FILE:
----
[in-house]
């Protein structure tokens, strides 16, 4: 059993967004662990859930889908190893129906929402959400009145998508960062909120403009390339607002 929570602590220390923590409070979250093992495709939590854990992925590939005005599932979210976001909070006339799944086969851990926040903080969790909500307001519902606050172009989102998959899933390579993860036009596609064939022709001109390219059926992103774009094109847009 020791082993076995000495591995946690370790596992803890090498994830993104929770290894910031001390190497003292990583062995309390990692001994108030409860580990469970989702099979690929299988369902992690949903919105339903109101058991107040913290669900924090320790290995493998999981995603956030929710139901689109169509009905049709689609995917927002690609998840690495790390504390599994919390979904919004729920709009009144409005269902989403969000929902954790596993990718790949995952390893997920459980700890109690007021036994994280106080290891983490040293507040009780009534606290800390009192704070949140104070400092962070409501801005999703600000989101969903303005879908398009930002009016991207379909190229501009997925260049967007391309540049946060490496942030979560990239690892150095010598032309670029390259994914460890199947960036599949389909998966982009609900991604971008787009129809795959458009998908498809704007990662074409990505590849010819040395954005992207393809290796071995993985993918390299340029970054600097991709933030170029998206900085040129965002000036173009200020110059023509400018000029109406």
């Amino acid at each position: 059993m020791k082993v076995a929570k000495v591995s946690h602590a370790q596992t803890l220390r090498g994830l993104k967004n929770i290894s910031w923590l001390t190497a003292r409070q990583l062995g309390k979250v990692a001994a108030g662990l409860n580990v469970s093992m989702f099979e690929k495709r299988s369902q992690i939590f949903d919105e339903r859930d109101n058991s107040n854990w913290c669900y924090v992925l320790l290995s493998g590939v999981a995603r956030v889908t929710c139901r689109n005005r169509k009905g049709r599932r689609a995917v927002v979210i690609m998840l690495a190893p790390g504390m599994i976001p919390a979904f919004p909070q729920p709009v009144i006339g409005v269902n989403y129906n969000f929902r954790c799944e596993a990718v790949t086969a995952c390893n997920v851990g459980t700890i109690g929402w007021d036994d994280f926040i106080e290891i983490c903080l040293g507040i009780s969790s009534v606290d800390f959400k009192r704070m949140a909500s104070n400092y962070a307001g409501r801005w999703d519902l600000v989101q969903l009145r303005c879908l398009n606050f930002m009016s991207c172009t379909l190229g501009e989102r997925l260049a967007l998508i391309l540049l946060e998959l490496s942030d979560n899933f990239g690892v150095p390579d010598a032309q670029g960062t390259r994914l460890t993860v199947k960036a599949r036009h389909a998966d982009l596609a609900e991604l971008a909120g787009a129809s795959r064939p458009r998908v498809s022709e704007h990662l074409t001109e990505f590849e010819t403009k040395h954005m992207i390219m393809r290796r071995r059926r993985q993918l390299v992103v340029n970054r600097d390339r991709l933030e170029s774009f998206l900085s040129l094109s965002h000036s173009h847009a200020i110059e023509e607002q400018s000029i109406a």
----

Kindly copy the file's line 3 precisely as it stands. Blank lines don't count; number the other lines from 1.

């Amino acid at each position: 059993m020791k082993v076995a929570k000495v591995s946690h602590a370790q596992t803890l220390r090498g994830l993104k967004n929770i290894s910031w923590l001390t190497a003292r409070q990583l062995g309390k979250v990692a001994a108030g662990l409860n580990v469970s093992m989702f099979e690929k495709r299988s369902q992690i939590f949903d919105e339903r859930d109101n058991s107040n854990w913290c669900y924090v992925l320790l290995s493998g590939v999981a995603r956030v889908t929710c139901r689109n005005r169509k009905g049709r599932r689609a995917v927002v979210i690609m998840l690495a190893p790390g504390m599994i976001p919390a979904f919004p909070q729920p709009v009144i006339g409005v269902n989403y129906n969000f929902r954790c799944e596993a990718v790949t086969a995952c390893n997920v851990g459980t700890i109690g929402w007021d036994d994280f926040i106080e290891i983490c903080l040293g507040i009780s969790s009534v606290d800390f959400k009192r704070m949140a909500s104070n400092y962070a307001g409501r801005w999703d519902l600000v989101q969903l009145r303005c879908l398009n606050f930002m009016s991207c172009t379909l190229g501009e989102r997925l260049a967007l998508i391309l540049l946060e998959l490496s942030d979560n899933f990239g690892v150095p390579d010598a032309q670029g960062t390259r994914l460890t993860v199947k960036a599949r036009h389909a998966d982009l596609a609900e991604l971008a909120g787009a129809s795959r064939p458009r998908v498809s022709e704007h990662l074409t001109e990505f590849e010819t403009k040395h954005m992207i390219m393809r290796r071995r059926r993985q993918l390299v992103v340029n970054r600097d390339r991709l933030e170029s774009f998206l900085s040129l094109s965002h000036s173009h847009a200020i110059e023509e607002q400018s000029i109406a």